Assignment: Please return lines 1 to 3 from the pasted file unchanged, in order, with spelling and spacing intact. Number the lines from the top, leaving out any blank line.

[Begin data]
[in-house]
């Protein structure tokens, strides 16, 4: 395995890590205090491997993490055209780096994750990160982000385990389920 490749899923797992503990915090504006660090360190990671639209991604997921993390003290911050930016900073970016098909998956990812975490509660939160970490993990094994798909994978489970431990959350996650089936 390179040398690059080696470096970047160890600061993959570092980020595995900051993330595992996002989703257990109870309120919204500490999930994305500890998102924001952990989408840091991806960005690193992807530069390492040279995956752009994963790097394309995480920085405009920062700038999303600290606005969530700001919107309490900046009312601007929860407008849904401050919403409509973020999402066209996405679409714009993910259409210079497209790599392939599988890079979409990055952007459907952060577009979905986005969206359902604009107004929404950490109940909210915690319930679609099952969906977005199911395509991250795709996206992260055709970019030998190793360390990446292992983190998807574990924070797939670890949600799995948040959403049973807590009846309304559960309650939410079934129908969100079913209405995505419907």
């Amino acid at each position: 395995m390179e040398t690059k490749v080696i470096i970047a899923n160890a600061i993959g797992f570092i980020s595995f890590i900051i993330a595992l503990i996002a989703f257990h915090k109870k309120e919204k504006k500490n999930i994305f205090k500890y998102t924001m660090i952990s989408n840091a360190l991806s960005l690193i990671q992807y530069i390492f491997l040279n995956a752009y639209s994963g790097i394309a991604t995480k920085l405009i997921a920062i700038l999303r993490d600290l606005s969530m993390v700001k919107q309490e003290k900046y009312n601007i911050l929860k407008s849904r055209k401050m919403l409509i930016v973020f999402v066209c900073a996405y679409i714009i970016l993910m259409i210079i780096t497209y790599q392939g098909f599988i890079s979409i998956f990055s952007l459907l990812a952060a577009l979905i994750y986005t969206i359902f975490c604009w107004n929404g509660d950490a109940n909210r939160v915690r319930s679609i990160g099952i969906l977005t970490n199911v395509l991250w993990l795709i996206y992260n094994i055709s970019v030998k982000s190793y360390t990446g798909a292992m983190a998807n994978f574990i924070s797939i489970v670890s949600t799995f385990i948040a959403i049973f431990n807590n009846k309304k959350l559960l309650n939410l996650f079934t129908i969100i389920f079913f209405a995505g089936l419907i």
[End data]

[in-house]
């Protein structure tokens, strides 16, 4: 395995890590205090491997993490055209780096994750990160982000385990389920 490749899923797992503990915090504006660090360190990671639209991604997921993390003290911050930016900073970016098909998956990812975490509660939160970490993990094994798909994978489970431990959350996650089936 390179040398690059080696470096970047160890600061993959570092980020595995900051993330595992996002989703257990109870309120919204500490999930994305500890998102924001952990989408840091991806960005690193992807530069390492040279995956752009994963790097394309995480920085405009920062700038999303600290606005969530700001919107309490900046009312601007929860407008849904401050919403409509973020999402066209996405679409714009993910259409210079497209790599392939599988890079979409990055952007459907952060577009979905986005969206359902604009107004929404950490109940909210915690319930679609099952969906977005199911395509991250795709996206992260055709970019030998190793360390990446292992983190998807574990924070797939670890949600799995948040959403049973807590009846309304559960309650939410079934129908969100079913209405995505419907």
């Amino acid at each position: 395995m390179e040398t690059k490749v080696i470096i970047a899923n160890a600061i993959g797992f570092i980020s595995f890590i900051i993330a595992l503990i996002a989703f257990h915090k109870k309120e919204k504006k500490n999930i994305f205090k500890y998102t924001m660090i952990s989408n840091a360190l991806s960005l690193i990671q992807y530069i390492f491997l040279n995956a752009y639209s994963g790097i394309a991604t995480k920085l405009i997921a920062i700038l999303r993490d600290l606005s969530m993390v700001k919107q309490e003290k900046y009312n601007i911050l929860k407008s849904r055209k401050m919403l409509i930016v973020f999402v066209c900073a996405y679409i714009i970016l993910m259409i210079i780096t497209y790599q392939g098909f599988i890079s979409i998956f990055s952007l459907l990812a952060a577009l979905i994750y986005t969206i359902f975490c604009w107004n929404g509660d950490a109940n909210r939160v915690r319930s679609i990160g099952i969906l977005t970490n199911v395509l991250w993990l795709i996206y992260n094994i055709s970019v030998k982000s190793y360390t990446g798909a292992m983190a998807n994978f574990i924070s797939i489970v670890s949600t799995f385990i948040a959403i049973f431990n807590n009846k309304k959350l559960l309650n939410l996650f079934t129908i969100i389920f079913f209405a995505g089936l419907i």